On June 26th, 2016, the United Kingdom went to the voting booth to decide on the future of the country. Before the vote, the consensus among close watchers was that the voters would vote to remain in the European Union. When the final vote was tallied, it showed that most of the voters were opposed to the country’s membership in the European Union.
After the vote and the resignation of then prime minister, David Cameron, Theresa May became the new premier. Immediately, she created a team to negotiate with the European Union on a future relationship. This culminated in a deal that was ratified by the EU in November last year. This deal was then to be presented to the British members of parliament.
Today, the members will vote on whether to accept or reject the deal that will be presented to them. The possibility is that the members will vote to reject the deal, which will be a major blow for Theresa May and her administration.
The key issue they reject in her deal will be on backstop. The backstop goal is to ensure that there will be no hard border between North Ireland and the Republic of Ireland. The European Union has said that the backstop will only apply to the North Ireland area. On the other hand, most members of parliament believe that the backstop issue will apply to the rest of the country. This means that the UK will be tied to the European Union rules. In addition, the UK has tried to make the backstop time limited, which has been opposed by the European Union.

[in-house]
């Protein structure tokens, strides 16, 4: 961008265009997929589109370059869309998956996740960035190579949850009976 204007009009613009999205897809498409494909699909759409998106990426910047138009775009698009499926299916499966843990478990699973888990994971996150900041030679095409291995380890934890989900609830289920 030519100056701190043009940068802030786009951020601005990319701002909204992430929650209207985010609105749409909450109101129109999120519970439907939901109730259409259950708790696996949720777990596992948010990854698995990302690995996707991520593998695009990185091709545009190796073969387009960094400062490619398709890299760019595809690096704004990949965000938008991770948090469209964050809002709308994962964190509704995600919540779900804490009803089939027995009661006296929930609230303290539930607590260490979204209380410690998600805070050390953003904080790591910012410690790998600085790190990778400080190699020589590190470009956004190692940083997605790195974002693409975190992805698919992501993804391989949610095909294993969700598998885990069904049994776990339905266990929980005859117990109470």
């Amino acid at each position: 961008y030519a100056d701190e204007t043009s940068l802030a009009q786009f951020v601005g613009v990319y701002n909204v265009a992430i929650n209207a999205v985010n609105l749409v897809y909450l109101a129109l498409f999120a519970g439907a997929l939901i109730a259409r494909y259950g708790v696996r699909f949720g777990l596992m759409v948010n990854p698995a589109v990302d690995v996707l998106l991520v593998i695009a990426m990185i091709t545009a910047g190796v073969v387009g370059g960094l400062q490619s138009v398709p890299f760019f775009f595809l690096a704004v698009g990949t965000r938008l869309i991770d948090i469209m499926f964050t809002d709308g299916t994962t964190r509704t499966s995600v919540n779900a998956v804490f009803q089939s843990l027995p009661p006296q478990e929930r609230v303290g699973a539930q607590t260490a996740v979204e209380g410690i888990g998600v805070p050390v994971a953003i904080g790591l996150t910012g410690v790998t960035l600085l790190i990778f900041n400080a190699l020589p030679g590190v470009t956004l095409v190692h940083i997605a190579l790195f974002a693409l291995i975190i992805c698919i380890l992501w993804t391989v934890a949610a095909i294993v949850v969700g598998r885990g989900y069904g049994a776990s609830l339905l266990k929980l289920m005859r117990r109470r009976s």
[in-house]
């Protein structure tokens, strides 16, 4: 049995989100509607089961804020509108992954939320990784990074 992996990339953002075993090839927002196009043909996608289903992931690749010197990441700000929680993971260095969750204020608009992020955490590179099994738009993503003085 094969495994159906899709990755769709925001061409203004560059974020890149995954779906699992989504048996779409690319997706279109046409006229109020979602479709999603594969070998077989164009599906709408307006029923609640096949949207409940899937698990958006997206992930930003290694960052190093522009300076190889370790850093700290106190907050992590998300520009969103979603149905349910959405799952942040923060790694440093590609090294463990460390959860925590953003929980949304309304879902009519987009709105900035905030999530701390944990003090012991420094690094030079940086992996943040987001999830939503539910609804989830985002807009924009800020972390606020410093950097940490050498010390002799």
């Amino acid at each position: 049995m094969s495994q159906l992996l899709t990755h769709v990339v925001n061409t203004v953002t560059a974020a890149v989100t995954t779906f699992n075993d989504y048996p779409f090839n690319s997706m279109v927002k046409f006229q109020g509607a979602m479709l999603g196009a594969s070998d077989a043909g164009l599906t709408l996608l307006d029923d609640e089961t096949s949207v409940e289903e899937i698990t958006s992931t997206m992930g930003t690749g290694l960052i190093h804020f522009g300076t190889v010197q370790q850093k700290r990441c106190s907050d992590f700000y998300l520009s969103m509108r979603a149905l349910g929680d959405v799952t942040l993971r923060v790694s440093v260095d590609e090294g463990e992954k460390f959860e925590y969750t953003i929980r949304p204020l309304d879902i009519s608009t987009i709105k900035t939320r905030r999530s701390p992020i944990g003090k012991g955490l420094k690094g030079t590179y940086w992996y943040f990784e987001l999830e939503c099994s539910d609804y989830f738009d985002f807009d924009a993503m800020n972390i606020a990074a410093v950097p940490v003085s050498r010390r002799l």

Therefore, today will be an important day for the United Kingdom because a vote against the deal will leave the country in an uncharted territory as the March deadline nears. Leaving the EU without a deal will mean a more difficult period for the UK. This is simply because the EU and UK are so intertwined. For example, leaving without a deal may mean that the movement of trucks in the border will take days. Today, it takes less than five minutes. A loss by Theresa May could also lead to calls for a new referendum. It could also lead to a new election.
The sterling has continued to move higher ahead of the vote on the hopes that the vote will be delayed. The GBP/USD has moved to the highest level in 7 months. These hopes have been brought by the fact that all sides of the divide don’t want to leave the EU without a deal because of the number of jobs that would be lost. The price has been above the short and medium-term EMAs while the RSI has been below the overbought level of 70 this week. Therefore, the key areas to focus on today may be 1.2600 and 1.3000.